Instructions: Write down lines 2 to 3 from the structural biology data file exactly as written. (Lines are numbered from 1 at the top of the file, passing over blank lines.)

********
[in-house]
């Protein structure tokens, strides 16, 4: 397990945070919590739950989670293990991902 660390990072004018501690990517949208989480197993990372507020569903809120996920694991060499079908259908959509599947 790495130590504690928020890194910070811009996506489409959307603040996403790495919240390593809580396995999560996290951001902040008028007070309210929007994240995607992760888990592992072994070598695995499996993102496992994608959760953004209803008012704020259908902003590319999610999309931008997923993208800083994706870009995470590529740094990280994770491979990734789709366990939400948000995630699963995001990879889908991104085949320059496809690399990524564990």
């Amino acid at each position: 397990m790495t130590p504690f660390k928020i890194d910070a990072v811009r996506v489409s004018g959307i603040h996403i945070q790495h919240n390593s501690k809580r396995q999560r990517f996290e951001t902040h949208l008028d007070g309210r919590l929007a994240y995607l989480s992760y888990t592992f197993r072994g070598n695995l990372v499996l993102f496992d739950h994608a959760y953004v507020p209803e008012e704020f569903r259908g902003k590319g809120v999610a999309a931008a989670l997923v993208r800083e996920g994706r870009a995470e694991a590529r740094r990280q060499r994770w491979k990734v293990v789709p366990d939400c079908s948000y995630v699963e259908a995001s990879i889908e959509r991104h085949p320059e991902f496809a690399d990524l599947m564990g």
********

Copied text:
């Protein structure tokens, strides 16, 4: 397990945070919590739950989670293990991902 660390990072004018501690990517949208989480197993990372507020569903809120996920694991060499079908259908959509599947 790495130590504690928020890194910070811009996506489409959307603040996403790495919240390593809580396995999560996290951001902040008028007070309210929007994240995607992760888990592992072994070598695995499996993102496992994608959760953004209803008012704020259908902003590319999610999309931008997923993208800083994706870009995470590529740094990280994770491979990734789709366990939400948000995630699963995001990879889908991104085949320059496809690399990524564990």
């Amino acid at each position: 397990m790495t130590p504690f660390k928020i890194d910070a990072v811009r996506v489409s004018g959307i603040h996403i945070q790495h919240n390593s501690k809580r396995q999560r990517f996290e951001t902040h949208l008028d007070g309210r919590l929007a994240y995607l989480s992760y888990t592992f197993r072994g070598n695995l990372v499996l993102f496992d739950h994608a959760y953004v507020p209803e008012e704020f569903r259908g902003k590319g809120v999610a999309a931008a989670l997923v993208r800083e996920g994706r870009a995470e694991a590529r740094r990280q060499r994770w491979k990734v293990v789709p366990d939400c079908s948000y995630v699963e259908a995001s990879i889908e959509r991104h085949p320059e991902f496809a690399d990524l599947m564990g």